• Proposed labels, labelling, and advertisements sufficient to describe the device, its intended use, and the directions for its use 
  • A statement indicating the device is similar to and/or different from other products of comparable type in commercial distribution, accompanied by data to support the statement 
  • Appropriate supporting data to show consideration of the consequences and effects to the safety and effectiveness of the device from any significant changes or modifications made 
  • A 510(k) summary or a 510(k) statement 
  • A financial certification and/or disclosure statement 
  • A statement that the submitter believes, to the best of his or her knowledge, that all data and information submitted in the premarket notification are truthful and accurate and that no material fact has been omitted.  
  • Any additional information regarding the device that may be requested 

What is required for Premarket Approval (PMA)

Rather than a 510(k) submission, devices of a higher risk (class III) which pose a significant risk of illness or injury, along with class I and II devices which are not able to claim substantial equivalence will need to follow the PMA process as described in 21 CFR Part 814. This process is more involved that the 510(k) process and requires the submission of clinical data to support claims made for the device. The PMA process consists of a four-step review including: 

  • Acceptance and filing review – administrative and limited scientific review to determine completeness of the application  
  • Substantive review – an in-depth scientific, regulatory and quality system review 
  • Panel review – review and recommendation by the appropriate advisory committee 
  • Final deliberations, documentation and notification of decision 

The FDA aim to complete all of the reviews within 180 days of the date of filing the PMA and issue either an approval order; an approvable letter; a not approvable letter or an order denying approval. 

For each device that requires the submission of a PMA, the application must include: 

  • The name and address of the applicant 
  • A table of contents 
  • This should include separate sections on non-clinical laboratory studies and clinical investigations involving human subjects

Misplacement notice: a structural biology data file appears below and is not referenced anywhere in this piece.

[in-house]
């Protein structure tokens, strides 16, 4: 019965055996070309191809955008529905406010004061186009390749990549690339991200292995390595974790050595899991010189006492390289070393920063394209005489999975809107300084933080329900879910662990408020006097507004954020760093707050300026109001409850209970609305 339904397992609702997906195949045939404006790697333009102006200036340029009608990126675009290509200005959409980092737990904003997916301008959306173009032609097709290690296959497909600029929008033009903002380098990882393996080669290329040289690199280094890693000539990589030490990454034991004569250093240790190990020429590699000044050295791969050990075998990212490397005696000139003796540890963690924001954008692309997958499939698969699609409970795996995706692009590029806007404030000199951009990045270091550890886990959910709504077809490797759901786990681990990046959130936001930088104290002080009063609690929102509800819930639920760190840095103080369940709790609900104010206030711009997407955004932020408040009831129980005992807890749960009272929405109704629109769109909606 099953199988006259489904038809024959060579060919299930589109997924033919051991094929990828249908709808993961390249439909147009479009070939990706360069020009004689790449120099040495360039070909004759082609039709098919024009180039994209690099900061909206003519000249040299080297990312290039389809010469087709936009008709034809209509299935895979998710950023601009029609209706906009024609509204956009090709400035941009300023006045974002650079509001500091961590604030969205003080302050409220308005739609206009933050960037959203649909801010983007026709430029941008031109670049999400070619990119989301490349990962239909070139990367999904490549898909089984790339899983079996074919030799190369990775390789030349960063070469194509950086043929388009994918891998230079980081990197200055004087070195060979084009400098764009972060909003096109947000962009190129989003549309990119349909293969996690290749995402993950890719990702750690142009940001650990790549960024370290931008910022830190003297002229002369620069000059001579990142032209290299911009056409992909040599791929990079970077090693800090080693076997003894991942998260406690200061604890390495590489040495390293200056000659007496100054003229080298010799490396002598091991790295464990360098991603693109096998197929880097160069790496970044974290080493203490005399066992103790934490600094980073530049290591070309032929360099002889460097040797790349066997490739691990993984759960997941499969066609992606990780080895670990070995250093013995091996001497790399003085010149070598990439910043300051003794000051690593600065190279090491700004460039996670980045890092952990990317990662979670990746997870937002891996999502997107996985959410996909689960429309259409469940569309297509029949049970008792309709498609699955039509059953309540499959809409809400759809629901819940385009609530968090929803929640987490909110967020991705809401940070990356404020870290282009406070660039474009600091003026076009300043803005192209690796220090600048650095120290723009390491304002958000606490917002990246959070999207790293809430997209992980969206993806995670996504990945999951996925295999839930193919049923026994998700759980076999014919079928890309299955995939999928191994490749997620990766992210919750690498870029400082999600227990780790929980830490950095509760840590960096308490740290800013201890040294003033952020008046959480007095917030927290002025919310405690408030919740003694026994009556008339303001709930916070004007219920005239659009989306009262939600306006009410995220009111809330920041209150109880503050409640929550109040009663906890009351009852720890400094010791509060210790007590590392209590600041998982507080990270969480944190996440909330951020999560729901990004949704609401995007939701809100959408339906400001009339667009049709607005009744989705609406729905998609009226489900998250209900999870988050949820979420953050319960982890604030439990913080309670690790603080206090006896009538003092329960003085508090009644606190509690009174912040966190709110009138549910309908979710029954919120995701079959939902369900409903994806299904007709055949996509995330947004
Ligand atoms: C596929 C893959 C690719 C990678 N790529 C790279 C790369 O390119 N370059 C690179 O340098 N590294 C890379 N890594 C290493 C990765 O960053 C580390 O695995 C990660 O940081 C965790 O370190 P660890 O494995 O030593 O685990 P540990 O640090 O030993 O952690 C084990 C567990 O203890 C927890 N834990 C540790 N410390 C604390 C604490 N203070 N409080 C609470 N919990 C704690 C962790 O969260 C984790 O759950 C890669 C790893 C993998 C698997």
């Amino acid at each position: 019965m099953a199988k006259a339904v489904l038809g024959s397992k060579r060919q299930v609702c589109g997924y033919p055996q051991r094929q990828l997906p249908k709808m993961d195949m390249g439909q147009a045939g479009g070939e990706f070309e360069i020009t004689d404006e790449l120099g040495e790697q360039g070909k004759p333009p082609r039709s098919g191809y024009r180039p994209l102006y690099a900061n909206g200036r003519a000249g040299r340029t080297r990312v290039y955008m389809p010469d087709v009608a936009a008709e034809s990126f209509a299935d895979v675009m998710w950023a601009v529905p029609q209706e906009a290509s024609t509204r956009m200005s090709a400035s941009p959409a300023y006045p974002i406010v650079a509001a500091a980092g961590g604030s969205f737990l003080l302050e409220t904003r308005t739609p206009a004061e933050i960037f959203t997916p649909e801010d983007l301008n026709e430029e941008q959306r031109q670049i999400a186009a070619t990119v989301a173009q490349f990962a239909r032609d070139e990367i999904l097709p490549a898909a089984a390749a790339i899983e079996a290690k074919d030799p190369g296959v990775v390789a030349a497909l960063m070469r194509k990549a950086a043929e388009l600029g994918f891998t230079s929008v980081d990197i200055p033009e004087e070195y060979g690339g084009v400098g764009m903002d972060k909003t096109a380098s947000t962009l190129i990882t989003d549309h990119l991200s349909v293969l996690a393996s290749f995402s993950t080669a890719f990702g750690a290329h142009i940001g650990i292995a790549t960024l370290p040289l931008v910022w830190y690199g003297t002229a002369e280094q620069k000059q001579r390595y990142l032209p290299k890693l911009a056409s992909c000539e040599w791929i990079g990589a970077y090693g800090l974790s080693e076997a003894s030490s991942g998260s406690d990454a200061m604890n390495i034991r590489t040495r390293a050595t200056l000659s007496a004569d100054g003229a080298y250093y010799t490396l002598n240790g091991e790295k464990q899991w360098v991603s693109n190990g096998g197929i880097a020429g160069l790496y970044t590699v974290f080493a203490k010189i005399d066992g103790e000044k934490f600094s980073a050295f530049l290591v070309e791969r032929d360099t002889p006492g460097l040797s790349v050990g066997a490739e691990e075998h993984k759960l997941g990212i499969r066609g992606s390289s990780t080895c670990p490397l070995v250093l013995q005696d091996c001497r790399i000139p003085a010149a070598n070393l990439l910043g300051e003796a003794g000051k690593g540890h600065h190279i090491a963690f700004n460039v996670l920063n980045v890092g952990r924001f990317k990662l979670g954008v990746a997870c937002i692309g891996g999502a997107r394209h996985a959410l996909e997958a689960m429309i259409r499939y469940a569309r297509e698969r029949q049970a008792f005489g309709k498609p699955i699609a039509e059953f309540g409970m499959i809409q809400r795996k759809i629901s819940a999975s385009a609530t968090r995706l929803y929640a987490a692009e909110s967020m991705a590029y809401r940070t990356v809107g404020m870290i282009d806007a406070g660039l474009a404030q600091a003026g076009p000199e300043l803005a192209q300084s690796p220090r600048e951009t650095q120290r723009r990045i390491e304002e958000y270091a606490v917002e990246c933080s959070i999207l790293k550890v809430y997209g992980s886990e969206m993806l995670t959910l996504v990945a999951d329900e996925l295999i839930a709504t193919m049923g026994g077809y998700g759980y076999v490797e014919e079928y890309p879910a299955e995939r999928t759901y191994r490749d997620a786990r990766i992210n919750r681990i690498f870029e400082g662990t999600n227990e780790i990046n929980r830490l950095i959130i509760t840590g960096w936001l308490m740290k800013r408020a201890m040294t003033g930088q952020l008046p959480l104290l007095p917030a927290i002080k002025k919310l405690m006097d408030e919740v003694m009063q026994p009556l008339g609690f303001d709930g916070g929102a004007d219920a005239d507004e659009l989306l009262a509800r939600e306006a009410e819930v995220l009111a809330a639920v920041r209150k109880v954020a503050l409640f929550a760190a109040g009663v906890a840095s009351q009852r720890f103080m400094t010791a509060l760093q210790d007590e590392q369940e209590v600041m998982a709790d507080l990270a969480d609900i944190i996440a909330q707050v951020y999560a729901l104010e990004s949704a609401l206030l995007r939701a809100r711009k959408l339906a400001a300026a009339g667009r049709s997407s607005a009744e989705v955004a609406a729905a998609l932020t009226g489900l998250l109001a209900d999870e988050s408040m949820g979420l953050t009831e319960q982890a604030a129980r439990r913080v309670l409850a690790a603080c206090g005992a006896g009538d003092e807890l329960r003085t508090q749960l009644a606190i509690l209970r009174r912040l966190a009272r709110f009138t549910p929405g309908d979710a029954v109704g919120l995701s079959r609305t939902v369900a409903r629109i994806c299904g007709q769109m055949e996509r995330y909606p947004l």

• A summary section 
  • This should be written in sufficient detail to provide a general understanding of the data and information in the application (usually is around 10 to 15 pages in length) 
  • This section must contain a summary for indications of use; device description; alternative practices and procedures; marketing history; summary of studies and conclusions drawn from the studies 
  • A complete description of the device; each functional component/ingredient; the properties of the device relevant to the diagnosis, treatment, prevention, cure, or mitigation of a disease/condition; the principles of operation of the device and the methods used in (and the facilities and controls used for) the manufacture, processing, packing, storage and installation of the device 
  • Reference to any performance standard, along with adequate information to demonstrate how the device meets the standard (or justification of any deviations) 
  • Technical information 
  • Shall contain data and information in sufficient detail to allow the FDA to determine whether to approve or deny approval of the application 
  • Must contain results of non-clinical laboratory studies including the microbiological, toxicological, immunological, biocompatibility, stress, wear, shelf life, and other laboratory or animal tests, as appropriate.
  • In addition to results from clinical investigations involving human subjects including all pertinent information such as clinical protocols, number of subjects per investigator, subject selection and exclusion criteria, study population study period, safety and effectiveness data, adverse reactions and complications (note this is not an exhaustive list) 
  • One or more samples of the device, if requested by the FDA 
  • Copies of all proposed labelling including instructions for installation 
  • An environmental assessment 
  • Financial certification and/or disclosure statement 
  • Information concerning uses in paediatric patients 
  • Any additional information regarding the device that may be requested 

For a PMA supported solely by data from one investigation, a justification showing that data and other information from a single investigator are sufficient to demonstrate the safety and effectiveness of the device and to ensure reproducibility of test results. 

Investigational Device Exemption (IDE) for clinical studies 

The purpose of an IDE is to encourage the discovery and development of useful devices which are intended for human use without effecting the health and safety of the public or ethical standards. An IDE allows for clinical studies to be carried out to collect safety and effectiveness data which is required as part submissions for the PMA process (and to support the small number of 510(k) applications that require clinical data). It can also be used for clinical evaluation of modifications of a device or new intended uses of legally marketed devices which would require a new submission to the FDA.